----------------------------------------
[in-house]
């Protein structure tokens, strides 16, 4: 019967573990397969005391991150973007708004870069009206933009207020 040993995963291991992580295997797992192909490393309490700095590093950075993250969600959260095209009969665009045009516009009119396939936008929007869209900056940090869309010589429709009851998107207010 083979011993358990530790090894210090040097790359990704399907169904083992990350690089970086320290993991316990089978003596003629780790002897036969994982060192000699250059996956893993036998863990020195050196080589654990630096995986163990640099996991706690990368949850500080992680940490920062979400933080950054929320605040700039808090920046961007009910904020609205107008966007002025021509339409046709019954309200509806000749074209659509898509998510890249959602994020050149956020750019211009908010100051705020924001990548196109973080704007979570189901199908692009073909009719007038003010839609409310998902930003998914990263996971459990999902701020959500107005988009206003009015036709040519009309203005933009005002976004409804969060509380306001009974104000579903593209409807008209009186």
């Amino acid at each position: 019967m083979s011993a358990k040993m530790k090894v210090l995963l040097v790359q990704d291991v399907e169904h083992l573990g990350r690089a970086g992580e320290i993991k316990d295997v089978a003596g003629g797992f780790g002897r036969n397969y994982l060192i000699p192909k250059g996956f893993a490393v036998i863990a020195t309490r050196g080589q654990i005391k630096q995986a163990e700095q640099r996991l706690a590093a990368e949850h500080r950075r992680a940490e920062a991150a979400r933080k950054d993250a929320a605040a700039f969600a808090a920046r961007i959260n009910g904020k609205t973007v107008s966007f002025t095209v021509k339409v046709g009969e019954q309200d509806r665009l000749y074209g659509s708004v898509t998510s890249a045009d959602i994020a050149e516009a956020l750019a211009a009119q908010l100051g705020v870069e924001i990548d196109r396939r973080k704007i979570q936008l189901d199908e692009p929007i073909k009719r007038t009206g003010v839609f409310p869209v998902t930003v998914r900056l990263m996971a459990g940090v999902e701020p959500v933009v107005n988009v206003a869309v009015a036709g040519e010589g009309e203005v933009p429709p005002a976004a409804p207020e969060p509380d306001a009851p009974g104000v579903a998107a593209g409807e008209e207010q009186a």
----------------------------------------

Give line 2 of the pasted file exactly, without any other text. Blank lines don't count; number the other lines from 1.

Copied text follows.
């Protein structure tokens, strides 16, 4: 019967573990397969005391991150973007708004870069009206933009207020 040993995963291991992580295997797992192909490393309490700095590093950075993250969600959260095209009969665009045009516009009119396939936008929007869209900056940090869309010589429709009851998107207010 083979011993358990530790090894210090040097790359990704399907169904083992990350690089970086320290993991316990089978003596003629780790002897036969994982060192000699250059996956893993036998863990020195050196080589654990630096995986163990640099996991706690990368949850500080992680940490920062979400933080950054929320605040700039808090920046961007009910904020609205107008966007002025021509339409046709019954309200509806000749074209659509898509998510890249959602994020050149956020750019211009908010100051705020924001990548196109973080704007979570189901199908692009073909009719007038003010839609409310998902930003998914990263996971459990999902701020959500107005988009206003009015036709040519009309203005933009005002976004409804969060509380306001009974104000579903593209409807008209009186």